The first commercially produced Christmas Card
Getting a hand-written card or note from an old friend or even a new acquaintance always gives me a warm, fuzzy feeling. The increasing rarity of that gesture makes it even more special.
But like many others, my own holiday card list has dwindled in size in recent years. The U.S. Postal Service keeps track of holiday greeting cards mailed nationwide. In its most recent analysis, from 2007 to 2009, there was a 7.5 percent decrease in the number of cards sent by Americans.
So I'm not alone and I suspect this trend is due to a host of factors: growing pressures to conserve time and energy; the urge to keep things green and paperless; escalating costs of both postage and cards; the surge in the use of instant e-cards and emails; and the desire to craft more personal messages than can be found on a card written by someone else.
Massachusetts-based Crane & Co. is older than me. They've been in the paper business for more than two centuries, producing beautiful stationery and cards, for personal and business correspondence. (They've also held the contract to produce U.S. currency for the past 130 years.) Even with that rich history, the company is embracing the shifts in customs and etiquette brought about by new technologies and changes in the way we live.
"Crane has been in the social networking business since notices to gather patriots were tacked to The Liberty Tree," says Eliza Browning, a seventh-generation member of the family-owned company. With a master's degree in journalism and international affairs from Columbia and digital media experience with CNN, ABC News' London bureau, and the Associated Press, Elizabeth is Director of Crane Digital. I was happy to ask Eliza several questions about holiday cards and notes:
Is there any obligation to send holiday cards or notes?
Many people use the holiday season as a way of staying in touch with family and friends. Sending holiday cards, family letters and thank you notes is a tradition for many and a thoughtful way of sending season's greetings, no matter what you celebrate. You are not, however, obliged to send a holiday card. It's purely a matter of choice and entirely up the sender. Many of us enjoy sending cards because it has become increasingly less common to open a note that has arrived in the mail.
Have traditions changed in terms of Christmas letters/holiday cards?
At Crane & Co., we've been making personalized holiday cards for more than 150 years and we've been supplying paper for those who make cards since the end of the Civil War. One of my favorites from the archive is the 1942 Christmas card we produced for President Franklin D. Roosevelt. He and First Lady Eleanor Roosevelt are shown sitting at a table at the White House wishing "happier times to come." Although the act of sending holiday cards has not changed over the years, the type of card always does. Engraved cards are perennial favorites, but Letterpress and photo cards are both used frequently. Photo cards are a terrific way of giving a glimpse of your family each year.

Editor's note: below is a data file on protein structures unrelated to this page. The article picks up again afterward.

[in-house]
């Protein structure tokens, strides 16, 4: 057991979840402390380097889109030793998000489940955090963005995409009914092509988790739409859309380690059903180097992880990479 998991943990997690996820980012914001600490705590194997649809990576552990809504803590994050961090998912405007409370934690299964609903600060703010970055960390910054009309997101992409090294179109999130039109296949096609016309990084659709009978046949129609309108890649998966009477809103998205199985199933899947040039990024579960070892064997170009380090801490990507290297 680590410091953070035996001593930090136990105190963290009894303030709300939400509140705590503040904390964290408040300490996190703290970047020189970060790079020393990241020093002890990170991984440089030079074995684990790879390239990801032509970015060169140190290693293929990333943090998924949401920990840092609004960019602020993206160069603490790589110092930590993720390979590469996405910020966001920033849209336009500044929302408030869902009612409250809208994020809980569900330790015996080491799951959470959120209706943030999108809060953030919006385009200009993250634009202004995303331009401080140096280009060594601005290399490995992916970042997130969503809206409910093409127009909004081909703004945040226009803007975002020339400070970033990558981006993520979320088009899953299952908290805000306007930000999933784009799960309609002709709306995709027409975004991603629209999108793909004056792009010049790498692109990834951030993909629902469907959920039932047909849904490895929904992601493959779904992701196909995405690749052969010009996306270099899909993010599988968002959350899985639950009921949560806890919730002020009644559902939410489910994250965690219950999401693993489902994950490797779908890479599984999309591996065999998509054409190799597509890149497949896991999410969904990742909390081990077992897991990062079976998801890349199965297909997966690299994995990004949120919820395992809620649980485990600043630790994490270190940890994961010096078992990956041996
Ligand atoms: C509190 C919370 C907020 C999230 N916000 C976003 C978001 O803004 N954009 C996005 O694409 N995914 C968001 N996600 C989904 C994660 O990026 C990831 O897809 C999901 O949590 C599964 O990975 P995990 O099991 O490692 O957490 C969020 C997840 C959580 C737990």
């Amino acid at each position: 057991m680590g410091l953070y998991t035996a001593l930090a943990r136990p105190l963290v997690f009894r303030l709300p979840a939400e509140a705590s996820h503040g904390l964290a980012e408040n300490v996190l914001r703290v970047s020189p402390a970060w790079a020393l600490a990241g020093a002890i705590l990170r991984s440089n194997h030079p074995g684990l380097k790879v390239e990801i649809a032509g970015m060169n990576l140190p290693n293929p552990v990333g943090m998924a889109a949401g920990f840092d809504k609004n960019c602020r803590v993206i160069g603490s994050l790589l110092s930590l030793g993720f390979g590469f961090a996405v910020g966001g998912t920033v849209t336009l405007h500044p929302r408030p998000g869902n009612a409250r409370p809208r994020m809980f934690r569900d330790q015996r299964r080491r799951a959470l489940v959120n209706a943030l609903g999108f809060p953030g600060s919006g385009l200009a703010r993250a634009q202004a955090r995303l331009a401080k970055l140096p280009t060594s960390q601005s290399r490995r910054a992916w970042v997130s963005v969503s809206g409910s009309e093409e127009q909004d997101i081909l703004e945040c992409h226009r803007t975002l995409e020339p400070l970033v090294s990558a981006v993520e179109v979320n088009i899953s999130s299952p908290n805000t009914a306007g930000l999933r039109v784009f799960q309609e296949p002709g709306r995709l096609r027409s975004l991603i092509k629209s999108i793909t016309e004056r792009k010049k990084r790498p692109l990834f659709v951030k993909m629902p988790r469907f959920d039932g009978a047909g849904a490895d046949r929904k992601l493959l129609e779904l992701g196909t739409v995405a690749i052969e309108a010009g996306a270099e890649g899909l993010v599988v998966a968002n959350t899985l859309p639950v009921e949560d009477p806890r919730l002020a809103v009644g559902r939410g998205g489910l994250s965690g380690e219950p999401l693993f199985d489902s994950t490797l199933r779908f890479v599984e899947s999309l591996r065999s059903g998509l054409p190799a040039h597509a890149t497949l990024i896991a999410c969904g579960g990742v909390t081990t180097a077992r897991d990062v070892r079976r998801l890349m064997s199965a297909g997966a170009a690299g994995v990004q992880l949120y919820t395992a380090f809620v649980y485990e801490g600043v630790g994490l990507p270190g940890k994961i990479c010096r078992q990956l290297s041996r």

What are your thoughts about sending holiday e-cards vs. mailing a physical card?
Holiday e-cards are becoming more and more popular for people in search of a convenient way to send greetings to loved ones. Many prefer this alternative because it is often less expensive and more convenient. Still, nothing compares to the touch and feel of a physical card. If you want to make a lasting and personal impression, I recommend sending a paper card, though I do understand the attraction to e-cards.
Should I be acknowledging or thanking friends for the cards I receive?
You are under no obligation to send a thank you note or a return holiday card to acknowledge the reception of either. The sender should not expect to receive personal acknowledgements. If you do happen to see someone from whom you have received a holiday card, we recommend you thank him or her in person. This may sound easy, but it is often difficult to keep at the top of your mind. That's why I hang all of my holiday cards on a string at home until after the holidays. It's a nice decoration and is also a good way of remembering who sent you what.
How have your holiday card habits changed?
Two free, fun resources from Crane and Co.:
How to write a holiday letter in 11 minutes (the time it takes to bake a batch of cookies)
The Crane BlueBook app on Facebook offers daily etiquette tips adapted to the digital age, borrowing from the Blue Book of Stationery, a classic guide on etiquette, personal and professional correspondences - and adapted it to the digital age.
You might also be interested in this recent article from The Washington Post: Did you know? Holiday Cards by the Numbers